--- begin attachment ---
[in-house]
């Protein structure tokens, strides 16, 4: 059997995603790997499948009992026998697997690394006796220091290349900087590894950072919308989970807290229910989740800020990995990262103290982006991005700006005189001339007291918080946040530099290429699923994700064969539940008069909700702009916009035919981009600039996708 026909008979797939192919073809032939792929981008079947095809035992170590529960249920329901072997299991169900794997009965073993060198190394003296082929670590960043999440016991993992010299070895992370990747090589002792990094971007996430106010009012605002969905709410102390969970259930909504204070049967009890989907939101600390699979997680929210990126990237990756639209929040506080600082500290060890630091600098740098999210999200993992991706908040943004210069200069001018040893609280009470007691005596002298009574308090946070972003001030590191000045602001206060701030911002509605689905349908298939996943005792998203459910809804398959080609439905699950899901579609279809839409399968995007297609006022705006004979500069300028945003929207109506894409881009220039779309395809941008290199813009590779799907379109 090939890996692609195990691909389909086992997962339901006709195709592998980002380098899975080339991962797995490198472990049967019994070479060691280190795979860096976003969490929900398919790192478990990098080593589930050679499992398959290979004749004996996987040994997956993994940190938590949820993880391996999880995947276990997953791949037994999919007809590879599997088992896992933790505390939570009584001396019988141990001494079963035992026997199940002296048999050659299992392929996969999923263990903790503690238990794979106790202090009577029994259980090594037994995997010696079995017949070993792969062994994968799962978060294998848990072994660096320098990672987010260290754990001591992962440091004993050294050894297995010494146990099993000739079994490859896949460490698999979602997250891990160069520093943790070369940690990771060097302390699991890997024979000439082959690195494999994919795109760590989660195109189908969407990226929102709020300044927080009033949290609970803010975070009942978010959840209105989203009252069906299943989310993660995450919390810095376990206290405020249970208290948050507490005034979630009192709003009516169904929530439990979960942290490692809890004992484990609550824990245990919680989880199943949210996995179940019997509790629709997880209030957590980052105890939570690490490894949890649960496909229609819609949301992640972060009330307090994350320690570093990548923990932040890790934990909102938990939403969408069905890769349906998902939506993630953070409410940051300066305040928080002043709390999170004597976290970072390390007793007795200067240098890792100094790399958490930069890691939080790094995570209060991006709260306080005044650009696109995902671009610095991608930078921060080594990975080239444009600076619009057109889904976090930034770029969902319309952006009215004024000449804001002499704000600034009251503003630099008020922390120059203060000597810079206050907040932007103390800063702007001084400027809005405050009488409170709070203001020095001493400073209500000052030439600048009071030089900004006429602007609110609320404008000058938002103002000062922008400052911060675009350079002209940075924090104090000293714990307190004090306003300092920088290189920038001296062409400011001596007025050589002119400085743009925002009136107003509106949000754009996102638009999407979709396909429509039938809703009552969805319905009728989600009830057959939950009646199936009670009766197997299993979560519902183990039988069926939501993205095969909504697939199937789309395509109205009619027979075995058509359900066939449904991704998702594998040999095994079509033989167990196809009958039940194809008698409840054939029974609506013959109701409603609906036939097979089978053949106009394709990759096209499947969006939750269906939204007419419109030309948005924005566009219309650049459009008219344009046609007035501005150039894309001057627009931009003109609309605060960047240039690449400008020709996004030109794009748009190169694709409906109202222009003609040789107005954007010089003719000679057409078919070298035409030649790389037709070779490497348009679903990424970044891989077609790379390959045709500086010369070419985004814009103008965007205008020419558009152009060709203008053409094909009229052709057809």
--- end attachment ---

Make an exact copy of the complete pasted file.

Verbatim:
[in-house]
């Protein structure tokens, strides 16, 4: 059997995603790997499948009992026998697997690394006796220091290349900087590894950072919308989970807290229910989740800020990995990262103290982006991005700006005189001339007291918080946040530099290429699923994700064969539940008069909700702009916009035919981009600039996708 026909008979797939192919073809032939792929981008079947095809035992170590529960249920329901072997299991169900794997009965073993060198190394003296082929670590960043999440016991993992010299070895992370990747090589002792990094971007996430106010009012605002969905709410102390969970259930909504204070049967009890989907939101600390699979997680929210990126990237990756639209929040506080600082500290060890630091600098740098999210999200993992991706908040943004210069200069001018040893609280009470007691005596002298009574308090946070972003001030590191000045602001206060701030911002509605689905349908298939996943005792998203459910809804398959080609439905699950899901579609279809839409399968995007297609006022705006004979500069300028945003929207109506894409881009220039779309395809941008290199813009590779799907379109 090939890996692609195990691909389909086992997962339901006709195709592998980002380098899975080339991962797995490198472990049967019994070479060691280190795979860096976003969490929900398919790192478990990098080593589930050679499992398959290979004749004996996987040994997956993994940190938590949820993880391996999880995947276990997953791949037994999919007809590879599997088992896992933790505390939570009584001396019988141990001494079963035992026997199940002296048999050659299992392929996969999923263990903790503690238990794979106790202090009577029994259980090594037994995997010696079995017949070993792969062994994968799962978060294998848990072994660096320098990672987010260290754990001591992962440091004993050294050894297995010494146990099993000739079994490859896949460490698999979602997250891990160069520093943790070369940690990771060097302390699991890997024979000439082959690195494999994919795109760590989660195109189908969407990226929102709020300044927080009033949290609970803010975070009942978010959840209105989203009252069906299943989310993660995450919390810095376990206290405020249970208290948050507490005034979630009192709003009516169904929530439990979960942290490692809890004992484990609550824990245990919680989880199943949210996995179940019997509790629709997880209030957590980052105890939570690490490894949890649960496909229609819609949301992640972060009330307090994350320690570093990548923990932040890790934990909102938990939403969408069905890769349906998902939506993630953070409410940051300066305040928080002043709390999170004597976290970072390390007793007795200067240098890792100094790399958490930069890691939080790094995570209060991006709260306080005044650009696109995902671009610095991608930078921060080594990975080239444009600076619009057109889904976090930034770029969902319309952006009215004024000449804001002499704000600034009251503003630099008020922390120059203060000597810079206050907040932007103390800063702007001084400027809005405050009488409170709070203001020095001493400073209500000052030439600048009071030089900004006429602007609110609320404008000058938002103002000062922008400052911060675009350079002209940075924090104090000293714990307190004090306003300092920088290189920038001296062409400011001596007025050589002119400085743009925002009136107003509106949000754009996102638009999407979709396909429509039938809703009552969805319905009728989600009830057959939950009646199936009670009766197997299993979560519902183990039988069926939501993205095969909504697939199937789309395509109205009619027979075995058509359900066939449904991704998702594998040999095994079509033989167990196809009958039940194809008698409840054939029974609506013959109701409603609906036939097979089978053949106009394709990759096209499947969006939750269906939204007419419109030309948005924005566009219309650049459009008219344009046609007035501005150039894309001057627009931009003109609309605060960047240039690449400008020709996004030109794009748009190169694709409906109202222009003609040789107005954007010089003719000679057409078919070298035409030649790389037709070779490497348009679903990424970044891989077609790379390959045709500086010369070419985004814009103008965007205008020419558009152009060709203008053409094909009229052709057809």